The Oxford Dictionary of American Usage and Style

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Oxford University Press, 2000 - Reference - 360 pages
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What's the singular of paparazzi? Is graffiti singular or plural? What about kudos? Should I say empathic or empathetic? Is it a couple of dozen or a couple dozen? What's the correct pronunciation of concierge? Or schism? Or flaccid?

In this book of crisp, precise, and often witty pronouncements on modern American English, Bryan Garner decisively answers these and thousands of other questions that bedevil those who care about the language. Garner draws on massive evidence to support his judgments, citing thousands of examples--good, bad, and ugly--from sources such as The New York Times , The Wall Street Journal, and Newsweek.

No one can browse through the book without sharing the authors spirited awareness of how words work and his relish for exposing the affectations that bloat our language. And even if you don't have the time for browsing, but simply want a quick answer to an editorial riddle, this book is your best bet.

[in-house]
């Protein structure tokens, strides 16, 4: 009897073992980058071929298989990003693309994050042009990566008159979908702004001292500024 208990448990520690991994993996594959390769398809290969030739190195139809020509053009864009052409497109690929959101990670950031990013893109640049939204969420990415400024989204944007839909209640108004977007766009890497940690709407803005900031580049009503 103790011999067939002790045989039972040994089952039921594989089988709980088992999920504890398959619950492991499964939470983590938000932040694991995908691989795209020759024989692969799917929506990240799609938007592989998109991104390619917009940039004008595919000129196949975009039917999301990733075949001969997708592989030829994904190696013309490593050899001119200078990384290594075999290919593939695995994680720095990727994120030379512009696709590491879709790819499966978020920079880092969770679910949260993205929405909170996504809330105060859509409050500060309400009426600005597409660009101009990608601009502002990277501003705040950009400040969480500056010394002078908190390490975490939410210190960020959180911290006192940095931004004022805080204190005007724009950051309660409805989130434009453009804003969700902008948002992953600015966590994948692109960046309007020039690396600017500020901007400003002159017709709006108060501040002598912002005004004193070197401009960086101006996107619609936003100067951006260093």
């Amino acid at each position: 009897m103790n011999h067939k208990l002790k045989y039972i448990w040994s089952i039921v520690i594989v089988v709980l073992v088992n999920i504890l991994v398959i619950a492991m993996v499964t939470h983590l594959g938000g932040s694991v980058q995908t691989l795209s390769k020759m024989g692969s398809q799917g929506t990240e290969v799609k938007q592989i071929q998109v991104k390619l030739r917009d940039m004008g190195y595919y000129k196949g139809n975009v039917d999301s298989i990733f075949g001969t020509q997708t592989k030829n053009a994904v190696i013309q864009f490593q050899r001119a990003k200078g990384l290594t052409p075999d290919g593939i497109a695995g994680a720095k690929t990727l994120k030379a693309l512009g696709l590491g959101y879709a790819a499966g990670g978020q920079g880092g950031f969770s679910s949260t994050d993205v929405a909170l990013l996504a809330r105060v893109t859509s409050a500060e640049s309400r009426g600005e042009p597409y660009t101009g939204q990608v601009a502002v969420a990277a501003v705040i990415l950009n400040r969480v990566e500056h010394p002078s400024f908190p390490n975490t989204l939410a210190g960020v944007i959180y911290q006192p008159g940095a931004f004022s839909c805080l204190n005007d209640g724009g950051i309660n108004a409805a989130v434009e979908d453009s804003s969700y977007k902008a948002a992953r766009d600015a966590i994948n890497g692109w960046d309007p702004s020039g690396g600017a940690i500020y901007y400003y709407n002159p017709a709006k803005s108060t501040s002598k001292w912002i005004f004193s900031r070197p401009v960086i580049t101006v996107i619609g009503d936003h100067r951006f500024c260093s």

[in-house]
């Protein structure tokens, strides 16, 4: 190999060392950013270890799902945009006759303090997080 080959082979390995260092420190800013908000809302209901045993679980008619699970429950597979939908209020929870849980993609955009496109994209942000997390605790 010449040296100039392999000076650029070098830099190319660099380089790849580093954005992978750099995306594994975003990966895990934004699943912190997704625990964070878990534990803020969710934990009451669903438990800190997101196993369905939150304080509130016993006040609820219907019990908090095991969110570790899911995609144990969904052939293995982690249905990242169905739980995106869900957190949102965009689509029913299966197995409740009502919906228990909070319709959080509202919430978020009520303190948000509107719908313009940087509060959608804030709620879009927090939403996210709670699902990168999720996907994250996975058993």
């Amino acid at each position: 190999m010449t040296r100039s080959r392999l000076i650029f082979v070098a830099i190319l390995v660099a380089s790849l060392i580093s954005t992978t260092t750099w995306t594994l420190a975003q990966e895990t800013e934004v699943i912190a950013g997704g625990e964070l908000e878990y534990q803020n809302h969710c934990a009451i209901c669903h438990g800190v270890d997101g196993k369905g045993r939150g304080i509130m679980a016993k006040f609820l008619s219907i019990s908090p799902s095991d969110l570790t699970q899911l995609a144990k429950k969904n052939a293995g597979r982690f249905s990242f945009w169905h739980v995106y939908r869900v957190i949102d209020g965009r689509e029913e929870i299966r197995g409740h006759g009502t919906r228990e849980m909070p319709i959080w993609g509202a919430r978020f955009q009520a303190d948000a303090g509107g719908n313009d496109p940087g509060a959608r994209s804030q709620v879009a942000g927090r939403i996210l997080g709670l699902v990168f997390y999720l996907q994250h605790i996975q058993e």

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Contents

A
1
B
36
C
52
D
91
E
115
F
141
G
159
H
165
O
235
P
243
Q
275
R
281
S
292
T
326
U
336
V
340

I
179
J
200
K
204
L
206
M
215
N
225
W
345
X
354
Y
355
Z
357
Select Bibliography
359
Copyright

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About the author (2000)


Bryan A. Garner, a noted lawyer and lexicographer, has written extensively on the English language and the language of law. His earlier books include A Dictionary of Modern Legal Usage, The Elements of Legal Style, and The Winning Brief. He is Editor-in-Chief of Black's Law Dictionary and President of LawProse, Inc., a Dallas-based company that provides continuing-legal-education seminars to lawyers nationwide.

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